The way we respond to stressful situations can affect our heart rate and blood pressure. A stress response can up regulate the sympathetic nervous system, which is also known as our fight or flight response. When the sympathetic nervous system is chronically up regulated, it increases cortisol and adrenaline in the blood stream. This in turn increases our heart rate and constricts our blood vessels, which increases our blood pressure.
Yoga has long been touted as a powerful tool to manage stress and induce a sense of peace and well-being. Certain yoga practices can down regulate the sympathetic response and up regulate the parasympathetic response or “the relaxation response.” A study by scientists in India found that yoga helped to decrease sympathetic activity and oxidative stress that leads to high blood pressure. The authors concluded that yoga plays an important role in reducing the risk of mild to moderate hypertension.
The practices and techniques of yoga vary widely, so it can be unclear which yogic practices are the most helpful and useful in actually lowering blood pressure. Many of the studies don’t define which techniques of yoga are being used. There are, however, a few studies that do show that three techniques stand out for helping to lower blood pressure.
Enjoy this Ornish Practice Video, Lying Down on Back
Two studies suggest that the practice of systematic relaxation, or “shavasana” is extremely beneficial in lowering blood pressure. In one study, researchers found that blood pressure could be controlled with relaxation techniques in 65% of patients. The researchers did not use any drug intervention to achieve this response. They also reported that if patients stopped practicing, their blood pressure rose significantly to pre-shavasana levels.
Slow Conscious Breathing
Enjoy this Ornish Practice Video, Breathing to Relax and Renew
When I was working as a stress management specialist in Dr. Ornish’s Lifestyle Heart Trial, our nurses became very excited about the effects of yoga on blood pressure. After learning and practicing some of the yogic breathing techniques for themselves, they wanted to do their own informal research.
When Ornish participants came in for their evening program with elevated blood pressures, the nurses would have them practice a stress management technique called 2 to 1 breathing where the exhale breath is extended twice as long as the inhale breath. They noticed that within just 5 minutes most participants’ blood pressure would come down. This not only empowered the participants to care for themselves, but it inspired the nurses to be more helpful to the participants. Often the nurses would even stop and breathe with them for several minutes. It became a wonderful way for the nurses to connect with the participants in a loving and supportive way.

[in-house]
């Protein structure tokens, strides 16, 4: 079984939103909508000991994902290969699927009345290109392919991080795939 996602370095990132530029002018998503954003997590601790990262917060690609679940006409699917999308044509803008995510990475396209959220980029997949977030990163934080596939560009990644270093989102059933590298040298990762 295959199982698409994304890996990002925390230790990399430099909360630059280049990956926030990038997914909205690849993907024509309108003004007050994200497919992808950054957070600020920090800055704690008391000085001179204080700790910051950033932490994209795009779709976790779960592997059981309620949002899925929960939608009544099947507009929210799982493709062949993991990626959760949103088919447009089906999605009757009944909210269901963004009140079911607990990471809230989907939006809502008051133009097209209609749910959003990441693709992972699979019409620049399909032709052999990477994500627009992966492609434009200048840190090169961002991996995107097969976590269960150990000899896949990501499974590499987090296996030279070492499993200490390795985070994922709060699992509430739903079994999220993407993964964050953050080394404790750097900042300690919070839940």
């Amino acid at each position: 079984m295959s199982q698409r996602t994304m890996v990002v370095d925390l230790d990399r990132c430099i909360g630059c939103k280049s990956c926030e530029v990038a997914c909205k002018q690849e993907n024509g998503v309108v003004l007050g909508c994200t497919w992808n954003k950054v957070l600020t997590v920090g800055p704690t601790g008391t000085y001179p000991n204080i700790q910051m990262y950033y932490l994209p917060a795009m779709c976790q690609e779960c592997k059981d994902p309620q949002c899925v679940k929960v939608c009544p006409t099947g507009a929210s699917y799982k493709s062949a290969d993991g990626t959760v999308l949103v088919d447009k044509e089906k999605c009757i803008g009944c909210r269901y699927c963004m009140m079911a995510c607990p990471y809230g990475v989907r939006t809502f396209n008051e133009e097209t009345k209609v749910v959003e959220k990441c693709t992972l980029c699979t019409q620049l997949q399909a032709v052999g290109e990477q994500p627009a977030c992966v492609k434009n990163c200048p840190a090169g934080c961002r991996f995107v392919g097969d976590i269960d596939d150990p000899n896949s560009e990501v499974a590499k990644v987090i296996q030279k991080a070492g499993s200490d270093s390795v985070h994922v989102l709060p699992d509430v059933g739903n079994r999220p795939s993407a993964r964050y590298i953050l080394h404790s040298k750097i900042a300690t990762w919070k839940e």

Now formal studies have found that simple slow breathing can help to lower blood pressure.
Enjoy this One-Hour Meditation Practice
Meditation also has a powerful and notable impact on blood pressure. It differs from deep relaxation, where the body and mind become systematically relaxed. During meditation, we gather up the mind and focus on one object. This is because our mind rarely stays focused; it has an infinite number of directions it can travel through free association. When we focus our attention on one thing, it allows the mind to rest from its constant state of movement from one thought to the next. This restful state of mind supports a restful heart.
Researcher have found that a regular meditation practice can reduce systolic and diastolic blood pressure by 4.7 and 3.2, which are clinically meaningful changes.
All of these techniques continue to be used as part of the stress management protocols in the Ornish Reversal Program (Intensive Cardiac Rehabilitation). They contribute to the overall reduction of blood pressure in our participants. Using this holistic approach to balance blood pressure empowers you to hold your healing in your own hands. Lets all take a deep breath together and relax.
Which of these stress management techniques have worked for you?
Have a questions regarding transforming your way of eating and living, ‘Ask Dr. Ornish‘!
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